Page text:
Edward Snowden Timeline (excerpted and archived from https://populartimelines.com/timeline/Edward-Snowden)
2004 — Snowden enlisted in the United States Army on May 7, 2004, and became a Special Forces candidate through its 18X enlistment option. He did not complete the training due to bilateral tibial stress fractures, and was discharged on September 28, 2004.
2005— Snowden was then employed for less than a year in 2005 as a security guard at the University of Maryland’s Center for Advanced Study of Language, a research center sponsored by the National Security Agency (NSA).
May 2006– After distinguishing himself as a junior employee on the top computer team, Snowden was sent to the CIA’s secret school for technology specialists, where he lived in a hotel for six months while studying and training full-time.
March 2007 —The CIA stationed Snowden with diplomatic cover in Geneva, Switzerland, where he was responsible for maintaining computer-network security. Assigned to the U.S. Permanent Mission to the United Nations, a diplomatic mission representing U.S. interests before the UN and other international organizations, Snowden received a diplomatic passport. Snowden described his CIA experience in Geneva as formative, stating that the CIA deliberately got a Swiss banker drunk and encouraged him to drive home. Snowden said that when the latter was arrested for drunk driving, a CIA operative offered to help in exchange for the banker becoming an informant. In February 2009, Snowden resigned from the CIA.
2009— Snowden began work as a contractee for Dell, which manages computer systems for multiple government agencies. Assigned to an NSA facility at Yokota Air Base near Tokyo, Snowden instructed top officials and military officers on how to defend their networks from Chinese hackers. Snowden looked into mass surveillance in China which prompted him to investigate and then expose Washington’s mass surveillance program after he was asked in 2009 to brief a conference in Tokyo. During his four years with Dell, he rose from supervising NSA computer system upgrades to working as what his résumé termed a “cyber strategist” and an “expert in cyber counterintelligence” at several U.S. locations.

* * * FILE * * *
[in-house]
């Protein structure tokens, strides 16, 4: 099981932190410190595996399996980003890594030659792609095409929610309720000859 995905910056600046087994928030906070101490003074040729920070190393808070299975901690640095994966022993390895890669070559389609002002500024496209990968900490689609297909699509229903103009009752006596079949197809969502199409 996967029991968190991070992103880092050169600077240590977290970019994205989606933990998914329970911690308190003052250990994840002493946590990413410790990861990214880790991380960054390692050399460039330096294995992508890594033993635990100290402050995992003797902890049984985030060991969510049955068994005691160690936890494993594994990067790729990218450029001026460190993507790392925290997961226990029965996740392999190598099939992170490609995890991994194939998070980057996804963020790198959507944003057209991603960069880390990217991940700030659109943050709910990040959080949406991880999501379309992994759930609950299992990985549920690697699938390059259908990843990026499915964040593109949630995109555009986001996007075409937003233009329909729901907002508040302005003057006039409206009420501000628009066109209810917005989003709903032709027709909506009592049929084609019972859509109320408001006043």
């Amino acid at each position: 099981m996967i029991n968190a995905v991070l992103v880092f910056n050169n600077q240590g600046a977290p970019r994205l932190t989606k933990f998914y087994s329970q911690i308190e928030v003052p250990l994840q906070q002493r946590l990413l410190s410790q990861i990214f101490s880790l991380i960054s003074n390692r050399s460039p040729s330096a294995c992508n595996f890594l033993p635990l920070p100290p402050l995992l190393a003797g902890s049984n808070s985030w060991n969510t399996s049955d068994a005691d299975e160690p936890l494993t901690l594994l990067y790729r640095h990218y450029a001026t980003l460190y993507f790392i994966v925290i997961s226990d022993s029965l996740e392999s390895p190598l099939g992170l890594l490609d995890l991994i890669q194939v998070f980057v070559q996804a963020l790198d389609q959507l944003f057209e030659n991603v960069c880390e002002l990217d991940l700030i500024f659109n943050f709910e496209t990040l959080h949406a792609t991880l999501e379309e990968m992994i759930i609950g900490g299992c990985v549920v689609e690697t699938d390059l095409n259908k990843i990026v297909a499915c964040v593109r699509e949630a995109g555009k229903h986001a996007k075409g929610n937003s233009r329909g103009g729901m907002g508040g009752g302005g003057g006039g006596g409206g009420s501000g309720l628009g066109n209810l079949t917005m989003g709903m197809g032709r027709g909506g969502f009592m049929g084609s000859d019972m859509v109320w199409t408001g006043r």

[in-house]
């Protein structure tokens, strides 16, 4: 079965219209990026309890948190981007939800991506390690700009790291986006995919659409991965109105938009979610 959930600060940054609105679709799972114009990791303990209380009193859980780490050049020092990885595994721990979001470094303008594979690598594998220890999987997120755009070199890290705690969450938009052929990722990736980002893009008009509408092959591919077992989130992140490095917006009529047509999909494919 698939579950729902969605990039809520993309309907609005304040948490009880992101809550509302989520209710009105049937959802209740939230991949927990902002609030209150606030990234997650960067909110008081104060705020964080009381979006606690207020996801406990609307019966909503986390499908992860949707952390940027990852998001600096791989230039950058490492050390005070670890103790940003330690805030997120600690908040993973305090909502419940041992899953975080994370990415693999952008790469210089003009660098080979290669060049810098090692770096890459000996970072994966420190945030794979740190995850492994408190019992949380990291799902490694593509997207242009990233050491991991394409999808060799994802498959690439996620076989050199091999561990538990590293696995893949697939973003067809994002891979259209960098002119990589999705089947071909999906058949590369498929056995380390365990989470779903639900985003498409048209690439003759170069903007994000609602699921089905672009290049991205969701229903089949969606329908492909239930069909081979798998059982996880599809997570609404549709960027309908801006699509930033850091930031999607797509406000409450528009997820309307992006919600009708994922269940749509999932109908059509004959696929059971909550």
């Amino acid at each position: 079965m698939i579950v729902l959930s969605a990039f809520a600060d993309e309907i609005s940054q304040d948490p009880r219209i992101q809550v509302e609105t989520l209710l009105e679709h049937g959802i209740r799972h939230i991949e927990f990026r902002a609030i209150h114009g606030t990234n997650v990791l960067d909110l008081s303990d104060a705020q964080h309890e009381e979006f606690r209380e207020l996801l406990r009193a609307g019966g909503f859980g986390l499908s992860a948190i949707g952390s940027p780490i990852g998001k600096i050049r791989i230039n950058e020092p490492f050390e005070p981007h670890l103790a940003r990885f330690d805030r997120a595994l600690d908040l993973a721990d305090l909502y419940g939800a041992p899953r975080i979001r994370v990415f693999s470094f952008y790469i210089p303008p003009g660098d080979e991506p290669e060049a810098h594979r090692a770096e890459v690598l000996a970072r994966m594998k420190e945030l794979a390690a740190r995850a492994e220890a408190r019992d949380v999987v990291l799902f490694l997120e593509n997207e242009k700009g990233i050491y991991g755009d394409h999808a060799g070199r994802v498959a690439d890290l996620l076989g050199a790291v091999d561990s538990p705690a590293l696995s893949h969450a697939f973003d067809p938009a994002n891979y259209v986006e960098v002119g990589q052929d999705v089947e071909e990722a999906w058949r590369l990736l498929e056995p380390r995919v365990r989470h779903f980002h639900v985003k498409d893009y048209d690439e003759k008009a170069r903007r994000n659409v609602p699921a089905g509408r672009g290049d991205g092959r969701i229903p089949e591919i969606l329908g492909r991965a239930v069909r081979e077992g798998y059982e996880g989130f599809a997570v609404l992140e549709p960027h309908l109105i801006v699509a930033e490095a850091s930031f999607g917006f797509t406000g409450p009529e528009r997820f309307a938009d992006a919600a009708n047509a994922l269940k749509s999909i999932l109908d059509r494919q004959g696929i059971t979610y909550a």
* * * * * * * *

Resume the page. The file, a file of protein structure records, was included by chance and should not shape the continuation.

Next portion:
2010— He had a brief stint in New Delhi, India where he enrolled himself in a local IT institute to learn core Java programming and advanced ethical hacking.
2011— In 2011, he returned to Maryland, where he spent a year as lead technologist on Dell’s CIA account. In that capacity, he was consulted by the chiefs of the CIA’s technical branches, including the agency’s chief information officer and its chief technology officer
A former NSA co-worker said that although the NSA was full of smart people, Snowden was a “genius among geniuses” who created a widely implemented backup system for the NSA and often pointed out security flaws to the agency. The former colleague said Snowden was given full administrator privileges with virtually unlimited access to NSA data. Snowden was offered a position on the NSA’s elite team of hackers, Tailored Access Operations, but turned it down to join Booz Allen. An anonymous source later said that Booz Allen’s hiring screeners found possible discrepancies in Snowden’s resume but still decided to hire him.
Snowden subsequently told Wired that while at Dell in 2011, “I would sit down with the CIO of the CIA, the CTO of the CIA, the chiefs of all the technical branches. They would tell me their hardest technology problems, and it was my job to come up with a way to fix them.”
2012— In March 2012, Dell reassigned Snowden to Hawaii as lead technologist for the NSA’s information-sharing office.
U.S. officials and other sources familiar with the investigation said Snowden began downloading documents describing the government’s electronic spying programs while working for Dell in April 2012. Investigators estimated that of the 50,000 to 200,000 documents Snowden gave to Greenwald and Poitras, most were copied by Snowden while working at Dell.2013
2013— In 2013, Snowden was hired by an NSA contractor, Booz Allen Hamilton, after previous employment with Dell and the CIA.
March 12, 2013– In January 2014, Snowden said his “breaking point” was “seeing the Director of National Intelligence, James Clapper, directly lie under oath to Congress.” This referred to testimony on March 12, 2013—three months after Snowden first sought to share thousands of NSA documents with Greenwald, and nine months after the NSA says Snowden made his first illegal downloads during the summer of 2012 —in which Clapper denied to the U.S. Senate Select Committee on Intelligence that the NSA wittingly collects data on millions of Americans. Snowden said, “There’s no saving an intelligence community that believes it can lie to the public and the legislators who need to be able to trust it and regulate its actions. Seeing that really meant for me there was no going back. Beyond that, it was the creeping realization that no one else was going to do this. The public had a right to know about these programs.”